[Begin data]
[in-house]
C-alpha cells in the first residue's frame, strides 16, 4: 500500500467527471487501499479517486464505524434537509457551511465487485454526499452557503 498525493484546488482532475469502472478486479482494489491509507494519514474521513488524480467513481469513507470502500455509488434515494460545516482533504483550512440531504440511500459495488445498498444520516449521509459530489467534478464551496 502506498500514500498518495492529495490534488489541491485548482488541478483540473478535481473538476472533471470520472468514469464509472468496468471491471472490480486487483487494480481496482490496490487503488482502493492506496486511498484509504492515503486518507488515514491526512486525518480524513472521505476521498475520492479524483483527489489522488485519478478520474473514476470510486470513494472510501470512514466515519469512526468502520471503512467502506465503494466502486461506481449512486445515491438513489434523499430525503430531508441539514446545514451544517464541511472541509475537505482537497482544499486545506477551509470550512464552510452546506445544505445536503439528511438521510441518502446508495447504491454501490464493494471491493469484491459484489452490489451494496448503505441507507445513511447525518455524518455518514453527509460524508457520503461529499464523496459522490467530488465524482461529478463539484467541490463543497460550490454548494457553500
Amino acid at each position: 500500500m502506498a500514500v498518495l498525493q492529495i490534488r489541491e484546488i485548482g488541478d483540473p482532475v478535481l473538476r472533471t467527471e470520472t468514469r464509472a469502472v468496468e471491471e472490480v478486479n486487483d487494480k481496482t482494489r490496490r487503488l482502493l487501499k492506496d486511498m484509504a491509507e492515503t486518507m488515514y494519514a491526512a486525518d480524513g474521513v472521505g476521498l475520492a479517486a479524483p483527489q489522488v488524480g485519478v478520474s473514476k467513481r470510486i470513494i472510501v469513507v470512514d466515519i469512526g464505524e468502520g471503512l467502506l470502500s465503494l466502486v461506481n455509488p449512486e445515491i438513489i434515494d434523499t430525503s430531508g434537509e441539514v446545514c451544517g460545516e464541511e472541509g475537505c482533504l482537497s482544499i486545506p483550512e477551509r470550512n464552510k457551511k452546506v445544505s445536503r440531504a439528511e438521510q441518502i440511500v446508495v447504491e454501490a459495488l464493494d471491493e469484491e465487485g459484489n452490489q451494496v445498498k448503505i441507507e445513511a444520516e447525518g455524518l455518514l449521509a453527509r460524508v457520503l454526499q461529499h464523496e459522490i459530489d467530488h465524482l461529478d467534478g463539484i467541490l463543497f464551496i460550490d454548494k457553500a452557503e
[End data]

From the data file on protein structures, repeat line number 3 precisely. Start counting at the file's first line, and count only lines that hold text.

Amino acid at each position: 500500500m502506498a500514500v498518495l498525493q492529495i490534488r489541491e484546488i485548482g488541478d483540473p482532475v478535481l473538476r472533471t467527471e470520472t468514469r464509472a469502472v468496468e471491471e472490480v478486479n486487483d487494480k481496482t482494489r490496490r487503488l482502493l487501499k492506496d486511498m484509504a491509507e492515503t486518507m488515514y494519514a491526512a486525518d480524513g474521513v472521505g476521498l475520492a479517486a479524483p483527489q489522488v488524480g485519478v478520474s473514476k467513481r470510486i470513494i472510501v469513507v470512514d466515519i469512526g464505524e468502520g471503512l467502506l470502500s465503494l466502486v461506481n455509488p449512486e445515491i438513489i434515494d434523499t430525503s430531508g434537509e441539514v446545514c451544517g460545516e464541511e472541509g475537505c482533504l482537497s482544499i486545506p483550512e477551509r470550512n464552510k457551511k452546506v445544505s445536503r440531504a439528511e438521510q441518502i440511500v446508495v447504491e454501490a459495488l464493494d471491493e469484491e465487485g459484489n452490489q451494496v445498498k448503505i441507507e445513511a444520516e447525518g455524518l455518514l449521509a453527509r460524508v457520503l454526499q461529499h464523496e459522490i459530489d467530488h465524482l461529478d467534478g463539484i467541490l463543497f464551496i460550490d454548494k457553500a452557503e